CHOOSING suitable tools for a dewatering project starts with asking the right questions, according to product manager at dewatering pump specialist IPR, Steve du Toit.
The company – previously known as Integrated Pump Rental – was recently appointed master dealer in Southern Africa for dewatering pumps from the leading pump brand Atlas Copco. Du Toit argues that a good first question when planning a dewatering project should relate to the nature of the fluid to be pumped.
“You need to know the weight of the fluid, so that the pump has enough power to draw the liquid through,” he says. “In many cases, we find different fluid types on the same construction, quarrying or mining site; sludge, construction materials and other insoluble materials must often be pumped along with the fluid.”
These materials can range in size from particulates to solids of up to four inches. Heavy slurry demands a particular kind of pump, for instance, so to try and pump it using a centrifugal trash pump will only end in severe damage to the equipment.
“The pH level in the fluid is also essential to understand, as this indicates how acidic the liquid is,” he explains. “The further the fluid deviates from the neutral – which is seven on the pH scale of zero to 14 – the more chemical impact the fluid will have on the pump’s internal components.”
Du Toit notes that the pump internals must be constructed of the appropriate material to be resistant to fluids with high acidic or base characteristics. Other important questions to ask are about the site itself. Is it readily accessible, for example, and is there electric power available?
“Most dewatering pumps are trailer-mounted or skid-mounted,” he says. “A trailer-mounted pump system is easy to transport but may take up additional space on the jobsite. Also, if there is not a power source nearby, an electric pump will not suit your needs and will require a diesel-powered solution.”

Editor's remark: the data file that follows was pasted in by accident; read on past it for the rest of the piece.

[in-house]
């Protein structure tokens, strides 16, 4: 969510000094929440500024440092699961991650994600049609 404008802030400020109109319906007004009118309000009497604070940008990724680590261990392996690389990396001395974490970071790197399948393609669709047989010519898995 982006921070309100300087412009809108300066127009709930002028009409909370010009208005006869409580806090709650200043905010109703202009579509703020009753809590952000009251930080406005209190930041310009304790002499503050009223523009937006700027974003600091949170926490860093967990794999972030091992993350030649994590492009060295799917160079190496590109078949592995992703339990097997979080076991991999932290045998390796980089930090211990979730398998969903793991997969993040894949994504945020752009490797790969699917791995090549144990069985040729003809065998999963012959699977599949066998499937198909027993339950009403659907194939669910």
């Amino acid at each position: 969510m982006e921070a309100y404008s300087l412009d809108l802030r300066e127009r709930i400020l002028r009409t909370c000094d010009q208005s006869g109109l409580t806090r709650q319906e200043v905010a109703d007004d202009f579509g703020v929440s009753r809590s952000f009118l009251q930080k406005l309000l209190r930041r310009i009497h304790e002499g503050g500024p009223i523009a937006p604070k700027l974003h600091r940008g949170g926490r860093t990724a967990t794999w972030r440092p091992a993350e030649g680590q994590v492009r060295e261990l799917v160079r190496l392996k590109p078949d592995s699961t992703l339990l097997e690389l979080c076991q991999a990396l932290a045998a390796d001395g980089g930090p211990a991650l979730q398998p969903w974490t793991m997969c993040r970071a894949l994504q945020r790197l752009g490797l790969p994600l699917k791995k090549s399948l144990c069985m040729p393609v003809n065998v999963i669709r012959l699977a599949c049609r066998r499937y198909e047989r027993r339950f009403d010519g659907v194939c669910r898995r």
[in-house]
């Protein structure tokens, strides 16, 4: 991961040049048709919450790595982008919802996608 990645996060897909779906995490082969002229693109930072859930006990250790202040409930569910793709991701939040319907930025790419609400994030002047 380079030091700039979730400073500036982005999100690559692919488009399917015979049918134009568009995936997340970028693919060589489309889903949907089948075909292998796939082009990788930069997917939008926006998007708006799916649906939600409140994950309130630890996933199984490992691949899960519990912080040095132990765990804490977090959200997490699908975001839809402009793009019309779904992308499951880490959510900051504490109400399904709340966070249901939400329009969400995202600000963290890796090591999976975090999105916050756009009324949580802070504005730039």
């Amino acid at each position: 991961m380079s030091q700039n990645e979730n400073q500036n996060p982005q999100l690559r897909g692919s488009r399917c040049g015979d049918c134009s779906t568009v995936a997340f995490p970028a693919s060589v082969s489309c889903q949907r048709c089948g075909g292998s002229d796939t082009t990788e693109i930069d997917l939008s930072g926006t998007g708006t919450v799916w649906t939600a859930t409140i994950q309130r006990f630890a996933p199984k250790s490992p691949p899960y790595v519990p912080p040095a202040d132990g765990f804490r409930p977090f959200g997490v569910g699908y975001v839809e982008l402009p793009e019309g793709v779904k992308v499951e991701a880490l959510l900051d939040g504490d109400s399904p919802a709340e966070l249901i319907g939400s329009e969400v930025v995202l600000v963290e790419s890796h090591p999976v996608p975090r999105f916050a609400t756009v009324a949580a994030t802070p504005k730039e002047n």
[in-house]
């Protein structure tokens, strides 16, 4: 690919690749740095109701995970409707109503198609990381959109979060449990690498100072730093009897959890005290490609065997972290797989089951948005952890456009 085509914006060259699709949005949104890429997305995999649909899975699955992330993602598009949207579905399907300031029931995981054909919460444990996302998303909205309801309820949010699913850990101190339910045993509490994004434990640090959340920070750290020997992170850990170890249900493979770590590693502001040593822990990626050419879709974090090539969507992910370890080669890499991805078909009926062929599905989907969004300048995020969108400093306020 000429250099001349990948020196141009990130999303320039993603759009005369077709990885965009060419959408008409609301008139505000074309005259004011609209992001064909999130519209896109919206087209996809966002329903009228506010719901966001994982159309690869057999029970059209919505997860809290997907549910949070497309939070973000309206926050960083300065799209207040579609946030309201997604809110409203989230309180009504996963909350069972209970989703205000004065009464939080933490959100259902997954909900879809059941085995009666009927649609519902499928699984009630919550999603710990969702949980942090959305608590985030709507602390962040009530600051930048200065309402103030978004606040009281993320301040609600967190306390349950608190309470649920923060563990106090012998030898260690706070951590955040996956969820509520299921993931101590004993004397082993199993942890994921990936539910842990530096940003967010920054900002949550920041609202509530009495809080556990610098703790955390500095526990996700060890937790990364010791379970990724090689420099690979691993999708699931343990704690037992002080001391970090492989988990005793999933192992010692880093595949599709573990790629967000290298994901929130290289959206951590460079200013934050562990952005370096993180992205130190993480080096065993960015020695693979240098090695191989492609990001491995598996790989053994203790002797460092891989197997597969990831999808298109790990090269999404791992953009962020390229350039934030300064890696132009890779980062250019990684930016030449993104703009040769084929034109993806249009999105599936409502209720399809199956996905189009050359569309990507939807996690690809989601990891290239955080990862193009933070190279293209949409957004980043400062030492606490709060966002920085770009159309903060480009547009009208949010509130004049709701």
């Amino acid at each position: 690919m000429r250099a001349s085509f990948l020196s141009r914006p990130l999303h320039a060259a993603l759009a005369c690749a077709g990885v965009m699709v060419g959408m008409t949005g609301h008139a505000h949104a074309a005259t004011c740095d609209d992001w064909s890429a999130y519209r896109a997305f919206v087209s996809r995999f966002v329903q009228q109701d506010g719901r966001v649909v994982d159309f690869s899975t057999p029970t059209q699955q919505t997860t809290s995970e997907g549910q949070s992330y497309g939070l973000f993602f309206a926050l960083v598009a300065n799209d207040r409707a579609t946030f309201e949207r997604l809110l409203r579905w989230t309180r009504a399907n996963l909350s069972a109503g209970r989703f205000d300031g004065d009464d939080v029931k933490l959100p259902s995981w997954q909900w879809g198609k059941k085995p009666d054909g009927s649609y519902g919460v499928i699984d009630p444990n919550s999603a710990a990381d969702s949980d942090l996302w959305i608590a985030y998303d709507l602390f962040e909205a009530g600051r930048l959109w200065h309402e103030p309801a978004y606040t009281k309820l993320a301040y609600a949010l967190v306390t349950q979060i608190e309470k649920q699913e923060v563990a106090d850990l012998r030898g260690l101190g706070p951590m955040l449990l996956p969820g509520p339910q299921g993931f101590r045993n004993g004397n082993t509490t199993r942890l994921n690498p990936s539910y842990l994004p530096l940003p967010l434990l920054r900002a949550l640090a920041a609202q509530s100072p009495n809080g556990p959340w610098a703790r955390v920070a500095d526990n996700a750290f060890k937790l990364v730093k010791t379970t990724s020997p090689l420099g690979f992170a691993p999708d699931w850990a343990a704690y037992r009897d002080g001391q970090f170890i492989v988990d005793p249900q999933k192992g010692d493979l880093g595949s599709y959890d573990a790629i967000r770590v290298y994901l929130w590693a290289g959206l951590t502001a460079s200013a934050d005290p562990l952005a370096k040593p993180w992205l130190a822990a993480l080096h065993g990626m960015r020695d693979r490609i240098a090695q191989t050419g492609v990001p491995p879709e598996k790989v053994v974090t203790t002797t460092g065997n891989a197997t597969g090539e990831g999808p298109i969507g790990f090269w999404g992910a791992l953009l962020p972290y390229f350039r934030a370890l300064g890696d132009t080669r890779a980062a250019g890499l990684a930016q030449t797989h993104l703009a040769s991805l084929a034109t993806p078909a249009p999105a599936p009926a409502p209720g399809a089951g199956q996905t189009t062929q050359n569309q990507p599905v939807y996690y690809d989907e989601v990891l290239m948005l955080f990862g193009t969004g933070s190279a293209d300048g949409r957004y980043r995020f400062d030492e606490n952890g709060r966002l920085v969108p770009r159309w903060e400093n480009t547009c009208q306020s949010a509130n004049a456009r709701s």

If there is elevation to deal with, then fluid may have to be pumped uphill. The distance to be pumped will, of course, be a factor to consider.
Also, the project may have certain system pressure and desired flow requirements.
“Pumping uphill will require that you understand your static discharge head – which is the height of the source of the fluid you are pumping to the height of its destination,” says du Toit. “Formulas will allow you to determine what pump you need based on the elevation, the lift needed, and the distance the fluid must travel.”
Pressure is lost for every metre uphill that needs to be pumped, so this needs to be considered – and the pump’s performance curve comes in handy. Every pump has its own performance curve chart, which describes how much volume over time a pump moves under a given pressure rating. The volume that can be pumped over time is measured in litres per second or cubic metres per hour – and shows the pump’s duty point or operating pump point.
Du Toit highlights that professional help is close at hand with IPR, where experienced professionals can advise on all aspects of dewatering pump selection. As experts in the Atlas Copco dewatering range, IPR will also help advise on operating procedures and maintenance to get the most from the selected pumping solution.